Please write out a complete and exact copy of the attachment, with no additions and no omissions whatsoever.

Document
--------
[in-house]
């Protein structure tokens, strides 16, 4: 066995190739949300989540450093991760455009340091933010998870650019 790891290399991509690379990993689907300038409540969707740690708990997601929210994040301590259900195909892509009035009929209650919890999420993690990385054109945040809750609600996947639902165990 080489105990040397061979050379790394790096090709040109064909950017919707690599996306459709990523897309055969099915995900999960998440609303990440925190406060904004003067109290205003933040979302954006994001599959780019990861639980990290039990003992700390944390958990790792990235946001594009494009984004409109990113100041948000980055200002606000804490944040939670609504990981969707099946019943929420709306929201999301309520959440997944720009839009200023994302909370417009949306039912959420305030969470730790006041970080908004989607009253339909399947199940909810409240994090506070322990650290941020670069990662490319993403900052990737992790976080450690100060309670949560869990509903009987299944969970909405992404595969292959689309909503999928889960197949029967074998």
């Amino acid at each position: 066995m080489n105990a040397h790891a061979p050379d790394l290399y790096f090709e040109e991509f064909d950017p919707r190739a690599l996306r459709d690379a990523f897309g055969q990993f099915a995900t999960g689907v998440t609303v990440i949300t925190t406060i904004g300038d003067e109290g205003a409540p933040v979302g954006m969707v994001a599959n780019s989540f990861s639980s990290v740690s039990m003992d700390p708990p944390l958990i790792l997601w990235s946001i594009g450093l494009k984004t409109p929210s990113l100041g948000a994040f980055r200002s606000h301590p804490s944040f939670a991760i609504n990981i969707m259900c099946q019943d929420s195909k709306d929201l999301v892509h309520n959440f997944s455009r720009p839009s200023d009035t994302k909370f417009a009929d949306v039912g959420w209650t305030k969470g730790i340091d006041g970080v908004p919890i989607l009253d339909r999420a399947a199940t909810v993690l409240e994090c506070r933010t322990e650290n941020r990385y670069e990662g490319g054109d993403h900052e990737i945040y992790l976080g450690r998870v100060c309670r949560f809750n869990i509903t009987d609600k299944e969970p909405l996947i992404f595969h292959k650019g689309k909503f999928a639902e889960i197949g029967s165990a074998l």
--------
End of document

[in-house]
């Protein structure tokens, strides 16, 4: 066995190739949300989540450093991760455009340091933010998870650019 790891290399991509690379990993689907300038409540969707740690708990997601929210994040301590259900195909892509009035009929209650919890999420993690990385054109945040809750609600996947639902165990 080489105990040397061979050379790394790096090709040109064909950017919707690599996306459709990523897309055969099915995900999960998440609303990440925190406060904004003067109290205003933040979302954006994001599959780019990861639980990290039990003992700390944390958990790792990235946001594009494009984004409109990113100041948000980055200002606000804490944040939670609504990981969707099946019943929420709306929201999301309520959440997944720009839009200023994302909370417009949306039912959420305030969470730790006041970080908004989607009253339909399947199940909810409240994090506070322990650290941020670069990662490319993403900052990737992790976080450690100060309670949560869990509903009987299944969970909405992404595969292959689309909503999928889960197949029967074998």
């Amino acid at each position: 066995m080489n105990a040397h790891a061979p050379d790394l290399y790096f090709e040109e991509f064909d950017p919707r190739a690599l996306r459709d690379a990523f897309g055969q990993f099915a995900t999960g689907v998440t609303v990440i949300t925190t406060i904004g300038d003067e109290g205003a409540p933040v979302g954006m969707v994001a599959n780019s989540f990861s639980s990290v740690s039990m003992d700390p708990p944390l958990i790792l997601w990235s946001i594009g450093l494009k984004t409109p929210s990113l100041g948000a994040f980055r200002s606000h301590p804490s944040f939670a991760i609504n990981i969707m259900c099946q019943d929420s195909k709306d929201l999301v892509h309520n959440f997944s455009r720009p839009s200023d009035t994302k909370f417009a009929d949306v039912g959420w209650t305030k969470g730790i340091d006041g970080v908004p919890i989607l009253d339909r999420a399947a199940t909810v993690l409240e994090c506070r933010t322990e650290n941020r990385y670069e990662g490319g054109d993403h900052e990737i945040y992790l976080g450690r998870v100060c309670r949560f809750n869990i509903t009987d609600k299944e969970p909405l996947i992404f595969h292959k650019g689309k909503f999928a639902e889960i197949g029967s165990a074998l």